raised bed full of spinach plants covered in a blanket of snow

Tips for success:

  • Some spinach varieties are better suited to warmer temperatures, and others, colder. Be sure to purchase the latter for a fall harvest that’ll last you well into winter. 

17. Lettuce

There are many lettuce varieties well suited to cool season gardening. In fact, fall can even be better than spring for lettuce because the cooling weather will prevent your plants from bolting, extending your season!

variety of cut lettuce leaves
Photo source: franky242 / Canva

Lettuce is compact, and great for container gardening. This can be extra convenient as you can simply bring your plants inside in the event of a hard freeze. Most lettuces will thrive well into cold weather, especially with a bit of extra help from a frost cloth, cold tunnel, or cold frame. 

red and green lettuce plants growing in garden
Photo source: nop16 / Getty Images

Tips for success:

  • Lettuce can bolt easily in warm weather. Cover your plants with shade cloth or bring them indoors (if in containers) in the event of a heat wave to keep them safe.

18. Arugula

One of my favorite greens for winter salads (yes I know I’ve called too many things my favorite in this post), arugula is an excellent choice for your fall vegetable garden.

arugula leaves in a small wooden bowl
Photo source: pilipphoto / Getty Images

Arugula is a fun addition to your fall garden vegetables as it is easy to grow and ready for harvest quickly.

a row of small arugula plants growing in the garden
Photo source: Johnny’s Seeds

Tips for success:

  • Sow about every 2 weeks until your first frost for a continual supply of baby arugula leaves
  • Cut the outer leaves to allow the plant to continue producing, or cut to the base to harvest all at once.

Pumpkins and squash for a fall harvest

Not only can you plant pumpkins and squash for a late summer or fall harvest, but you can keep them for a while, too!

19. Pumpkins

Finally, the one you probably picture when you think of fall. You may think of pumpkin carving initially, but think again. Put down those carving tools (or drill), and get out your cooking tools! 

small pumpkin growing on vine
Photo source: Julia-Moiseeva / Getty Images

Like most squash varieties, you’ll need to plan ahead and plant your pumpkins well in advance. But don’t worry, it’ll be worth the wait! Make delicious pumpkin soup all fall as they store incredibly well. Ok, and save a couple for some creative pumpkin carving activities!

Tips for success:

  • Pumpkins need lots of space! Plan on giving each hill about 50-100 square feet depending on the specific variety you use.
  • Want to grow your own pumpkins for Halloween? Start them mid May to June in most areas, and check out “Home for the Harvest’s” post for more tips.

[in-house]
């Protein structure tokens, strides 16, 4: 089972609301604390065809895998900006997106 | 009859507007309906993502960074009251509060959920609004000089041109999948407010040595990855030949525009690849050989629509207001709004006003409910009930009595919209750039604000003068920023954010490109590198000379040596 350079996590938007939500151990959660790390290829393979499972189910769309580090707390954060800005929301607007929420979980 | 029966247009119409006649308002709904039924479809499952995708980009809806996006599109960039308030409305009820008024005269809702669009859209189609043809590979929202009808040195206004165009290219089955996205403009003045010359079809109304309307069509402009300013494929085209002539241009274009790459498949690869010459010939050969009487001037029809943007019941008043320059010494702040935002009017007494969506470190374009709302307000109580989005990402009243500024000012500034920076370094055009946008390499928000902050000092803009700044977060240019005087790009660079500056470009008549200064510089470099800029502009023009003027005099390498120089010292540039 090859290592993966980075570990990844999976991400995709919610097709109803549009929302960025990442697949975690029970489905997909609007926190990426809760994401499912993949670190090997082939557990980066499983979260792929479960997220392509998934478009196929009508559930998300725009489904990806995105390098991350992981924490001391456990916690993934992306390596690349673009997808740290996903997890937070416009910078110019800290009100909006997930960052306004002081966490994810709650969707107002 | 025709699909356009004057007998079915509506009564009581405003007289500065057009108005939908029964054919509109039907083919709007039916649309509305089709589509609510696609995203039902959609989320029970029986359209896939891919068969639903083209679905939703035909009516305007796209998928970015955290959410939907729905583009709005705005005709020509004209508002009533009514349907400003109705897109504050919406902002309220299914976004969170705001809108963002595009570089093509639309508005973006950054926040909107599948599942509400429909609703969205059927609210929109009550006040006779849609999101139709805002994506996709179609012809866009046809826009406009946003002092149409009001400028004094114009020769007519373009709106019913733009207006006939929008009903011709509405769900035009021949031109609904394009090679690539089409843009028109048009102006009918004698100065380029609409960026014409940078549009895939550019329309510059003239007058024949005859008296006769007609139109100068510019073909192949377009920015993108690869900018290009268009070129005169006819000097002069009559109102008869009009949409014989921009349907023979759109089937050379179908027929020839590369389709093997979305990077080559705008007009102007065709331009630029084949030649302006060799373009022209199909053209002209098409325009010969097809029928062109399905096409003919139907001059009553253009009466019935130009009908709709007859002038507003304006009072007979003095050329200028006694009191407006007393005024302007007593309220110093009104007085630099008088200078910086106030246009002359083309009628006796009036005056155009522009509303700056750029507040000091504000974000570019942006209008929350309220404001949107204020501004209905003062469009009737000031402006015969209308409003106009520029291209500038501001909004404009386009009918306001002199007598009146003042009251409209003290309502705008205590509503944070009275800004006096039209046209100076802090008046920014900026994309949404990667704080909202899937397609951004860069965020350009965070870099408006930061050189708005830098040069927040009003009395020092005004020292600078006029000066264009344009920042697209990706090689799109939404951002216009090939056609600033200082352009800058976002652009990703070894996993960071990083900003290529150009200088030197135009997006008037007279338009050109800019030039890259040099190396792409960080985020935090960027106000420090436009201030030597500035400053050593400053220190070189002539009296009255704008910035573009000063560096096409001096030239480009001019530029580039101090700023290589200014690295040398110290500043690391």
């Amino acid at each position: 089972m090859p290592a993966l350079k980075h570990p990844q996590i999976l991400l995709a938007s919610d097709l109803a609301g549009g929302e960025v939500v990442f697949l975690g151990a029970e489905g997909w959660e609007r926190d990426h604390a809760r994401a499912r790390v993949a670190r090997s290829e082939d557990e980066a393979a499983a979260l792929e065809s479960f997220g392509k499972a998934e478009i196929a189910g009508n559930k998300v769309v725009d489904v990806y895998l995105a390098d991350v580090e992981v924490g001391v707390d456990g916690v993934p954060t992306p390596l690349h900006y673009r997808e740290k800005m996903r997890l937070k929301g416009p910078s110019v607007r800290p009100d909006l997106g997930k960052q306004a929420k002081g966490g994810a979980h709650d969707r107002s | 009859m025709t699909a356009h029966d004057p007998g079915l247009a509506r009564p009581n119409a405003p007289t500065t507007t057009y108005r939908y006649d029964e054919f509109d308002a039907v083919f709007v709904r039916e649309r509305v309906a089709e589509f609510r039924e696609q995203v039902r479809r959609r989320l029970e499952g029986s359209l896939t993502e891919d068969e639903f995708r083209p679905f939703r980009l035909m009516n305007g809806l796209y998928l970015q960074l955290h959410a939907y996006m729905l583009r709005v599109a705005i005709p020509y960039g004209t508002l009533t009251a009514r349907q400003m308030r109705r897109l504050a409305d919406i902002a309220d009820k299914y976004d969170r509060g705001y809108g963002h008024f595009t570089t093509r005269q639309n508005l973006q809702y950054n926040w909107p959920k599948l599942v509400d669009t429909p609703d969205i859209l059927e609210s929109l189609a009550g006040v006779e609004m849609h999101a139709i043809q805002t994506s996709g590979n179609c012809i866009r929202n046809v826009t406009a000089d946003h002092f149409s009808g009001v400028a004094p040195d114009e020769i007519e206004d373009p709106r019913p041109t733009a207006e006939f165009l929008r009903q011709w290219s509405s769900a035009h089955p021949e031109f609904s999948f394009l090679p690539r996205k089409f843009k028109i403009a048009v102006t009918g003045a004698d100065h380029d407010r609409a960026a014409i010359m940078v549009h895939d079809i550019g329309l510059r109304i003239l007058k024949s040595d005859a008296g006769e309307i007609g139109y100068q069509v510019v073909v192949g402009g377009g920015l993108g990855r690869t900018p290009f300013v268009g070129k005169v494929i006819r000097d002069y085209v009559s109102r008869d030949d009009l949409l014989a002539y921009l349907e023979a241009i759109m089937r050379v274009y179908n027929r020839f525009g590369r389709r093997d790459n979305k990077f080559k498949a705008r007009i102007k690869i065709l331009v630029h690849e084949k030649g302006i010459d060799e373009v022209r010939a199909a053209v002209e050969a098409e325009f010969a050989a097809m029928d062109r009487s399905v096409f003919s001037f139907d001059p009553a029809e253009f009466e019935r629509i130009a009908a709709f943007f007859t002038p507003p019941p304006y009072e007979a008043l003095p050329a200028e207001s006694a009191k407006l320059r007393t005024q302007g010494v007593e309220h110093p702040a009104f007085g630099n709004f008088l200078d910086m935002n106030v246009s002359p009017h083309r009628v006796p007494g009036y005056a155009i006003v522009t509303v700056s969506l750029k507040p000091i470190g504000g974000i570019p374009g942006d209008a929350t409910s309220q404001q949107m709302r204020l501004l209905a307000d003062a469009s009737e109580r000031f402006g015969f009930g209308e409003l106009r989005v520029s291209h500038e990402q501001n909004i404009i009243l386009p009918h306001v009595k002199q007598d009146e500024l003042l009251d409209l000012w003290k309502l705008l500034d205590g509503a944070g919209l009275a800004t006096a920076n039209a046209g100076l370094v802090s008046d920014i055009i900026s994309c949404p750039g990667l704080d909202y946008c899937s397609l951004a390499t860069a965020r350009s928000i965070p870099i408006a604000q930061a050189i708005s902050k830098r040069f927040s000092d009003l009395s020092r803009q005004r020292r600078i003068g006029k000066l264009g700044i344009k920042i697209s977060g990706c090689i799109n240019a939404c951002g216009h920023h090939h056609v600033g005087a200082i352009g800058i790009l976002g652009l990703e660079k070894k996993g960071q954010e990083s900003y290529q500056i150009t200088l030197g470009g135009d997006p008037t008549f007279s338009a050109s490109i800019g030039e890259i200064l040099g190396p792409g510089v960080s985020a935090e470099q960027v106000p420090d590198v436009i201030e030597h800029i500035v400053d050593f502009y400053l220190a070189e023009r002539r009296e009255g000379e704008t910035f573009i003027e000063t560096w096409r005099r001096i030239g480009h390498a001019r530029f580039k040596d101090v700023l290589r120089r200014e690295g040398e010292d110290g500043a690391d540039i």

20. Spaghetti squash

Spaghetti squash, aptly named for its flesh that readily sheds into “spaghetti” once cooked, is a must-have fall vegetable. Stuffed spaghetti squash makes for a perfect, easy fall meal.

spaghetti squash on garden soil
Photo source: PlazaCameraman / Canva

Spaghetti squash needs to be planted in the spring, taking the warmer months to mature. Once fall comes around, you’ll have plenty of squash to last the season. It should last up to 3 months in storage.

Tips for success:

  • Pay attention to the growth requirements of the variety you purchase. Short vine squash require much less space than long vine varieties

21. Butternut squash

You know I have to pick a favorite out of our squash category and you know it’s got to be butternut squash. I mean, their deliciously sweet flavor is hard to beat. 

a pile of large butternut squash outside on the ground, with one cut in half to show inside
Photo source: 1209 / pixabay

For a personal size squash perfect for dinners for two, consider planting the honeynut variety (shown below). I’ve grown these before and I can’t begin to describe how much more convenient it is to use these as opposed to breaking down a whole, large butternut squash

three honeynut squash on the ground in the garden, two orange and nearly ready for harvest and one is still dark green
Photo source: Eden Brothers

Tips for success:

  • Butternut squash plants are heavy feeders, so plant in well-amended soil.
  • These plants will grow best on a hill. Click here for more tips on growing butternut squash.

Enjoy your fall garden vegetables!

I hope this list has you feeling inspired to include some fall garden vegetables in your garden plan. Even at the end of summer and early fall, you still have time to grow many greens and root vegetables! So, as you wrap up your fall garden cleanup, consider throwing a few seeds in the ground. You won’t regret it when you’re still eating garden fresh produce in November!